I very much loved Zhao’s first film, Songs My Brothers Taught Me, so I knew I had to see The Rider, even though it meant adding an extra film to my already full /slash Film Festival schedule. And that little trip away from the festival was an excellent choice on my part as The Rider is a beautiful, sad and touching film that I wouldn’t have wanted to miss for the world.

The film poster showing a young man in a cowboy hat in profile, the horse he is sitting on just visible in the frame.
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Boar (2017)

Boar
Director: Chris Sun
Writer: Kirsty Dallas, Chris Sun
Cast: Nathan Jones, Bill Moseley, John Jarratt, Steve Bisley, Roger Ward, Hugh Sheridan, Chris Haywood, Ernie Dingo, Simone Buchanan, Christie-Lee Britten, Madeleine Kennedy, Chris Bridgewater, Melissa Tkautz
Part of: /slash Filmfestival
Seen on: 29.9.2018
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Plot:
A small town in Australia has been having some trouble with wild animals. Fences torn down, livestock going missing. But they don’t know that they don’t actually have problems with animals, plural, but instead one big animal, one fucker of a boar. As the boar starts attacking anybody who dares come into its outback, people start dying in big numbers.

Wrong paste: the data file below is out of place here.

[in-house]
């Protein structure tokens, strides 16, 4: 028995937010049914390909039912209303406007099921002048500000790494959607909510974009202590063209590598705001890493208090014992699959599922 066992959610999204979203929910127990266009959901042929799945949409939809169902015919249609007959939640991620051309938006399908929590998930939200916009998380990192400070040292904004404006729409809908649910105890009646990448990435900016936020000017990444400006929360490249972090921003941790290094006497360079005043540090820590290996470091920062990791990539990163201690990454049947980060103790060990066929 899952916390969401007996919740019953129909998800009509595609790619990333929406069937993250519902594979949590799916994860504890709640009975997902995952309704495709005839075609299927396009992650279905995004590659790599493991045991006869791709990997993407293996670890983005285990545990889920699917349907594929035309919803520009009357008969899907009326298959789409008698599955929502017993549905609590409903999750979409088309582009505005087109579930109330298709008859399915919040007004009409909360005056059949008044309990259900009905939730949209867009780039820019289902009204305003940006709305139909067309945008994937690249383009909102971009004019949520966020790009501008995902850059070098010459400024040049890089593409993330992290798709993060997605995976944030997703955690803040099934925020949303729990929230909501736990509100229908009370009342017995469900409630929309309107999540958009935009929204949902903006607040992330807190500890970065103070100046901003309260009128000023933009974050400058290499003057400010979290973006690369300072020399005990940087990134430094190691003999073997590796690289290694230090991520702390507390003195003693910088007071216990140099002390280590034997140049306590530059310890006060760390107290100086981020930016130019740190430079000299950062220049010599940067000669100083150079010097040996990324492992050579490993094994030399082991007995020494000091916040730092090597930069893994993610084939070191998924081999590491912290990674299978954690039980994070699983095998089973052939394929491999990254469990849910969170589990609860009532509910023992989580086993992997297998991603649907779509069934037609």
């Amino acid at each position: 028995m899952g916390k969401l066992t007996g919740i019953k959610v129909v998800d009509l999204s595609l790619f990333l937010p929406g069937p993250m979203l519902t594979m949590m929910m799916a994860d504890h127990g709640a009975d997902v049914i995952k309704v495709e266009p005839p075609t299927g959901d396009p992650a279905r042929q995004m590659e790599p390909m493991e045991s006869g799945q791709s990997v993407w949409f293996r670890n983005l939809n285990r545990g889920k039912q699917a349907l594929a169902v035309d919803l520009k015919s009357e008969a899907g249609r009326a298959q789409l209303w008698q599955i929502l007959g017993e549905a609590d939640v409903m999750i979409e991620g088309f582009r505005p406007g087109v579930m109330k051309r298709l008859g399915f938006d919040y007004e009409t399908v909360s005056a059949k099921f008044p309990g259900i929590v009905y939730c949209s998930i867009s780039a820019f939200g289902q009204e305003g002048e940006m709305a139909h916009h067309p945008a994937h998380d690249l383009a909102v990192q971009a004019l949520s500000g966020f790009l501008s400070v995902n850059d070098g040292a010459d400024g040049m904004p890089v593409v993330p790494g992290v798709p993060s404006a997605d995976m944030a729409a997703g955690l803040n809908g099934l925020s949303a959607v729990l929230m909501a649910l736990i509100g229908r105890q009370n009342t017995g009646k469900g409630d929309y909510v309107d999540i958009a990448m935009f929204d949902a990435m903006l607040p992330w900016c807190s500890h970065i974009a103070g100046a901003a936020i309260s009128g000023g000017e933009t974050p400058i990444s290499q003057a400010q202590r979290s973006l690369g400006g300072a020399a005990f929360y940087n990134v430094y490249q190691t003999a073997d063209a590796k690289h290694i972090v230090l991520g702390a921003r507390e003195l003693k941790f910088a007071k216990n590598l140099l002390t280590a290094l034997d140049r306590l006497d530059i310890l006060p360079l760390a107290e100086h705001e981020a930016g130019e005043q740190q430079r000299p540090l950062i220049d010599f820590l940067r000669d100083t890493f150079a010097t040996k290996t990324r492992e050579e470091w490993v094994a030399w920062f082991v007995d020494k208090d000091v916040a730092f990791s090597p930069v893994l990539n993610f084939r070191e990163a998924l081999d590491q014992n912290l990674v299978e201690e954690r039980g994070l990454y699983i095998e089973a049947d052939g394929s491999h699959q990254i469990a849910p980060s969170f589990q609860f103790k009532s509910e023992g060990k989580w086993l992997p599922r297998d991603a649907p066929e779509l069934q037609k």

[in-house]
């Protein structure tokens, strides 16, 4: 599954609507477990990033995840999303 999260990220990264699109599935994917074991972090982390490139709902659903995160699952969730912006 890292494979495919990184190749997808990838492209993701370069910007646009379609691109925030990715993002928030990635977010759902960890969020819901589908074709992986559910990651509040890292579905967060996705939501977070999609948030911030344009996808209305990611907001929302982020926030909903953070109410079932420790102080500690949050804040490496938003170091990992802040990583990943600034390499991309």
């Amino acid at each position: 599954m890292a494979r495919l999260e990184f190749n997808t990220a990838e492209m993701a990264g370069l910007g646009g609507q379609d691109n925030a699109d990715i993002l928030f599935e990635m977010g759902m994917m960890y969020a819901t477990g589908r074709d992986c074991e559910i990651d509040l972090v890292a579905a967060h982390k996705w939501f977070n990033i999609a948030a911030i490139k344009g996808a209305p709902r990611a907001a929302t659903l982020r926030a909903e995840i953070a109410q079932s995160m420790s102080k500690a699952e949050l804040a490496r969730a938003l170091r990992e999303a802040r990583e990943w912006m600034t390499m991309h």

Boar is everything you could want in a creature feature: it has a good sense of humor, nice characters and a good creature design. I mostly enjoyed it, even though there were some pacing issues in the second half.

The film poster showing a boar head with an open mouth and massive fangs in profile.
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Nightmare Cinema (2018)

Nightmare Cinema
Framing: The Projectionist
Director: Mick Garris
Writer: Mick Garris
Cast: Mickey Rourke
Segment 1: The Thing in the Woods
Director: Alejandro Brugués
Writer: Alejandro Brugués
Cast: Sarah Elizabeth Withers, Eric Nelsen, Chris Warren, Kevin Fonteyne
Segment 2: Mirare
Director: Joe Dante
Writer: Richard Christian Matheson
Cast: Zarah Mahler, Mark Grossman, Richard Chamberlain
Segment 3: Mashit
Director: Ryûhei Kitamura
Writer: Sandra Becerril
Cast: Maurice Benard
Segment 4: This Way to Egress